Venous thromboembolism (VTE)
There are things you and the medical professionals looking after you can do before, during and after your hospital stay to minimise your risk of developing a blood clot.
You can help yourself before coming into hospital by:
While you're in hospital, you will reduce your chances of a blood clot if you:
You're still at risk of developing a blood clot in the days and weeks after leaving hospital, so you might be advised to continue preventative measures for a short period. Your care team will discuss this with you before you are discharged.
You may be given compression stockings to wear until you are fully mobile, and you may need to keep using anticoagulants for several weeks. You should also take care to stay as mobile as possible and keep yourself well hydrated.
Every year, thousands of people in the UK develop a blood clot in a vein. It's known as venous thromboembolism (VTE) and is a serious, potentially fatal, medical condition.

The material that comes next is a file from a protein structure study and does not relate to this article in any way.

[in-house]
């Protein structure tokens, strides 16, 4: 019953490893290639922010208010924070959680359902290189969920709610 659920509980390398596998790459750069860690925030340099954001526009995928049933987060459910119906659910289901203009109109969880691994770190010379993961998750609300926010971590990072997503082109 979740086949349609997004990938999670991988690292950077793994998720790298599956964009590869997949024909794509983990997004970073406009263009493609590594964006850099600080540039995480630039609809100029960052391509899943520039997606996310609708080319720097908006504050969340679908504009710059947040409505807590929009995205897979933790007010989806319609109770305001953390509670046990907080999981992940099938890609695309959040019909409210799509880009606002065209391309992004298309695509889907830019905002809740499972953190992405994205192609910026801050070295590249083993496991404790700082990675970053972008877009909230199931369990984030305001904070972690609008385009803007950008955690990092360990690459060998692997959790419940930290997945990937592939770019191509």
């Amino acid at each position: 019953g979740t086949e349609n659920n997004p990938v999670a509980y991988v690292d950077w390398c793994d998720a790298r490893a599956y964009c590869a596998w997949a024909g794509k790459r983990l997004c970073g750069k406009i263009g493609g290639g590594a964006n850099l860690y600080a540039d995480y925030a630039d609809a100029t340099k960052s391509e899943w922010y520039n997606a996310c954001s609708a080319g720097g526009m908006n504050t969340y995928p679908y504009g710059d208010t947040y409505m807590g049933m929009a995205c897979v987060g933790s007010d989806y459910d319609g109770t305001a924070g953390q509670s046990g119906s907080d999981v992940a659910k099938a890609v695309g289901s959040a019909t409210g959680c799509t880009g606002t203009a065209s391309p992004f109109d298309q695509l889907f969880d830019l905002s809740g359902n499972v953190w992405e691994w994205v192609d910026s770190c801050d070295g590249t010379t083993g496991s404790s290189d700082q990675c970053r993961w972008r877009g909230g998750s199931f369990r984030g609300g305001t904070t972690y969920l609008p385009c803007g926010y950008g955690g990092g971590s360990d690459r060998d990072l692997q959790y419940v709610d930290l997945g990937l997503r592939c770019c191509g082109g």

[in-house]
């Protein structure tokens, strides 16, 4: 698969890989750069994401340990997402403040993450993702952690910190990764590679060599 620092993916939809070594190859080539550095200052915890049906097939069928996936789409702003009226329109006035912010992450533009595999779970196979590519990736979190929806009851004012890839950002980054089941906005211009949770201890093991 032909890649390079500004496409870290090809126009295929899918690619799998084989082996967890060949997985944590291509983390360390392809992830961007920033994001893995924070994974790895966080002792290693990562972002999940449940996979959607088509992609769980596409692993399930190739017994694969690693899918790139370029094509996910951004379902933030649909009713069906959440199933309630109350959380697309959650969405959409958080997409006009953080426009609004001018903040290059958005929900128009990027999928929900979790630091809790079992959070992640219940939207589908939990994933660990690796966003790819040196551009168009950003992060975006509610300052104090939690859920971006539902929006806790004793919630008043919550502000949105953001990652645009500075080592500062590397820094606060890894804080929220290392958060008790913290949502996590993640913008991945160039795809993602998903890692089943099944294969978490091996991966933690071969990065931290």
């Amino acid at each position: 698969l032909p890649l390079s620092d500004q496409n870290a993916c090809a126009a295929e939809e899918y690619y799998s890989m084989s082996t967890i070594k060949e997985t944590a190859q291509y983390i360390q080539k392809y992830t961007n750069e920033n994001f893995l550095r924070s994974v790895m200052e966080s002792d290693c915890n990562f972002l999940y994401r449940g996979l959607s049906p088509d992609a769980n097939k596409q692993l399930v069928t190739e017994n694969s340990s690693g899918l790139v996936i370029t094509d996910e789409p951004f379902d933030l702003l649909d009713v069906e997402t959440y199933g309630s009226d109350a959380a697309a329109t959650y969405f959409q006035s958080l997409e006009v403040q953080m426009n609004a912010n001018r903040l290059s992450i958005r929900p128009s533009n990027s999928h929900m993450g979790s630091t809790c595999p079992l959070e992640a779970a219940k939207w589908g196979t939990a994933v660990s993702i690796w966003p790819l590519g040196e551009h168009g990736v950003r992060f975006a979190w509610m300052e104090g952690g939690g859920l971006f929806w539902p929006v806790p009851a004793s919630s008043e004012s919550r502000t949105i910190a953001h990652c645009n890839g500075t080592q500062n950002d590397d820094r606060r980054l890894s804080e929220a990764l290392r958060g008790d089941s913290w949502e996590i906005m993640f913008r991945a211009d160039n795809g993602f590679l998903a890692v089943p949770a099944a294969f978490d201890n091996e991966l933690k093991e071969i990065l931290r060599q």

Anyone can get a blood clot, but you're more at risk if you cant move around much or if youre unwell. You've probably heard of blood clots linked to long-haul plane journeys or the contraceptive pill,
In 2005, a Houseof Commons Health Committee reportstated that every year in England an estimated 25,000 deaths occur as a result of hospital-acquired VTE. The report also stated that the estimated num
When you arrive at hospital, you should be checked for your risk of blood clots. Hospital staff will record your age and weight and ask you about your general health. The assessment will also take int
There are things you and the medical professionals looking after you can do before, during and after your hospital stay to minimise your risk of developing a blood clot. Before coming into hospital Yo
Before leaving hospital, you should be told about anything you need to look out for that could suggest you've developed a blood clot. Symptoms of a blood clot can include: cramping pain, redness, war